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Major military sexual misconduct report will be public ‘in the coming days’

Click to play video: '‘This time, we will not fail’: Ottawa apologizes to military sexual misconduct victims' ‘This time, we will not fail’: Ottawa apologizes to military sexual misconduct victims
As part of a class-action settlement reached in 2019, the federal government has now formally apologized to people who endured sexual assault, misconduct, and discrimination within the Canadian Armed Forces. Abigail Bimman reports on the mea culpa, and the reaction from survivors. – Dec 13, 2021

Defence Minister Anita Anand has officially received the final report from former Supreme Court justice Louise Arbour on how best to address the military sexual misconduct crisis, Global News has confirmed.

She plans to make it public “in the coming days,” said a spokesperson for the minister.

Anand had previously said she expected to receive the report on May 20. Daniel Minden, press secretary for the minister, confirmed she did receive the report on Friday.

The delivery of the report comes one year after the review formally began in the wake of reporting by Global News on allegations of sexual misconduct against senior military leaders.

Read more: Major military sexual misconduct report to land with defence minister amid culture crisis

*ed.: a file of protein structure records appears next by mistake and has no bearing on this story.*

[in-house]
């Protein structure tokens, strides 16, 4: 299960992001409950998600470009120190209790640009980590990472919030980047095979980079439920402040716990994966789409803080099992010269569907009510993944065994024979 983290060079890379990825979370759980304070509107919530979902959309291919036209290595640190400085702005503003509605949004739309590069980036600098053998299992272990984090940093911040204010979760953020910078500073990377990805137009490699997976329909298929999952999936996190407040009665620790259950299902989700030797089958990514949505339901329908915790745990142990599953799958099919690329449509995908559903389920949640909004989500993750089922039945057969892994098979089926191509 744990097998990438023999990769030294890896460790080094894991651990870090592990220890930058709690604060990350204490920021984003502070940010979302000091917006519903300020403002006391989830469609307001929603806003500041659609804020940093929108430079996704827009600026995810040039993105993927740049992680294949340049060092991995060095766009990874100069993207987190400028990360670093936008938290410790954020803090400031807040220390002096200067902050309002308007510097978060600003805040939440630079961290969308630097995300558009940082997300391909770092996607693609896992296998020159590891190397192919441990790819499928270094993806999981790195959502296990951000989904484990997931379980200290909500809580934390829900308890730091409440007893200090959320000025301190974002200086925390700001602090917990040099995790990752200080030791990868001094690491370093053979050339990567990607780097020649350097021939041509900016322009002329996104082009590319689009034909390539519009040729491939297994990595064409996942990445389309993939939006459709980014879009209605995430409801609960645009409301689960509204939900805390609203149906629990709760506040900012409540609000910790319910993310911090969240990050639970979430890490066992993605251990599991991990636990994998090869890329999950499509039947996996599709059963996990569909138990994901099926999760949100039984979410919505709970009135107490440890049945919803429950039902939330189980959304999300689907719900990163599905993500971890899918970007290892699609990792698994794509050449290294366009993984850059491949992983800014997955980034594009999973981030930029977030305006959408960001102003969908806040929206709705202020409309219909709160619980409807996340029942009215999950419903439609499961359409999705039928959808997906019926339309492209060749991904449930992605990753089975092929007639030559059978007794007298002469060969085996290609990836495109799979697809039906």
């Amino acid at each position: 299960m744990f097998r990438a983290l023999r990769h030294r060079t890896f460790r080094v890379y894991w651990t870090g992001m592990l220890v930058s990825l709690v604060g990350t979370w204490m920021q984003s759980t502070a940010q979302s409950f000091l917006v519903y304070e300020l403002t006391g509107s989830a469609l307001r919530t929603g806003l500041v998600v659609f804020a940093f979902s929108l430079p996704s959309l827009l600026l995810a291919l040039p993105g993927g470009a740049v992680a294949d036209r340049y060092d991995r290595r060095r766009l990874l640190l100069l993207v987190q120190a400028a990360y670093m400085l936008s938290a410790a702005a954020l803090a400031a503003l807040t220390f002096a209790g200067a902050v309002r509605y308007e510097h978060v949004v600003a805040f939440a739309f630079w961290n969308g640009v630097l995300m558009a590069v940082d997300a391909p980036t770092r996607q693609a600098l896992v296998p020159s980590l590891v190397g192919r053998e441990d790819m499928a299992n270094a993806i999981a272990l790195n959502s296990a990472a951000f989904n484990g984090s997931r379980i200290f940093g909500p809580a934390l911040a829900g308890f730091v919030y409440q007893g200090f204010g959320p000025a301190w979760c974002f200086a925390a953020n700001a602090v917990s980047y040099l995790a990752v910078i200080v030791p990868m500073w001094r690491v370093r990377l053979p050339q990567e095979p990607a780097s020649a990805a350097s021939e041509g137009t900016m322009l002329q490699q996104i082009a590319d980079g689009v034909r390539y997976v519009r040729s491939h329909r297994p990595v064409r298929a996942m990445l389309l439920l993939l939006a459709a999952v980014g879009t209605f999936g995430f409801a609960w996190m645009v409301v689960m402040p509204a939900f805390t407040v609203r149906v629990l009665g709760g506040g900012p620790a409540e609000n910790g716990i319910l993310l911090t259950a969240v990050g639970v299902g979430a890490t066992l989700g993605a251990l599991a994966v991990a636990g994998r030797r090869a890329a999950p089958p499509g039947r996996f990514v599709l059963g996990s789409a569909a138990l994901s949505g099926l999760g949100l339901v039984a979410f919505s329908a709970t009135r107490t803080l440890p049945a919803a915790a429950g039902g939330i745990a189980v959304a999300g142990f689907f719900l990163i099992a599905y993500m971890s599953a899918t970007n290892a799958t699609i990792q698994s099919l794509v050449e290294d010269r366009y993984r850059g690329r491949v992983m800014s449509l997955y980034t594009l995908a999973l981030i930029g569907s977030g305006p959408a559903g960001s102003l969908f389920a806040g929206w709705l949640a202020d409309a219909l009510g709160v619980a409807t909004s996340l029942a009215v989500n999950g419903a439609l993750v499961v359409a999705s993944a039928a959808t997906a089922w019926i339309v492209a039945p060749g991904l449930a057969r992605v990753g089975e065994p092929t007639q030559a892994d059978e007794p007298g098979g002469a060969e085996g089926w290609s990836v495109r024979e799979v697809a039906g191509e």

Those allegations sparked a national reckoning over the culture in the Canadian Forces, along with what experts described as an existential “crisis” for the military as it came under intense public and political scrutiny.

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The deadline for Anand to make the report public is May 30, according to the terms of reference laid out for the Arbour review.

It is not the first report to probe the culture of the Canadian Forces — a landmark 2015 report by former Supreme Court justice Marie Deschamps described a “toxic” environment that was hostile to women and LGBTQ members, and where sexual harassment and misconduct were routinely swept under the rug.

Read more: A timeline of the Canadian Forces sexual misconduct crisis

Arbour was tasked specifically with providing recommendations on how best to set up an independent system for reporting military sexual misconduct. She issued an interim recommendation in the fall that sexual misconduct cases should be handled by civilian authorities until a new system is in place.

Anand implemented that recommendation, but there remain dozens of cases that are not being transferred because they are close to completion within the military system.

Fixing the culture of sexual misconduct and abuse of power is Anand’s top priority, she has said.

It is also a major security challenge for Canada after a recent report from the defence ministry determined that the culture of widespread racism, misconduct and discrimination in the military is “repulsing” new recruits.

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“Unless it is rapidly reined in and addressed, the impact of this toxicity will linger for years, affecting the reputation of the Defence Team to the point of repulsing Canadians from joining its workforce,” the report warned last month.

“Recruitment data suggest that this is already happening.”

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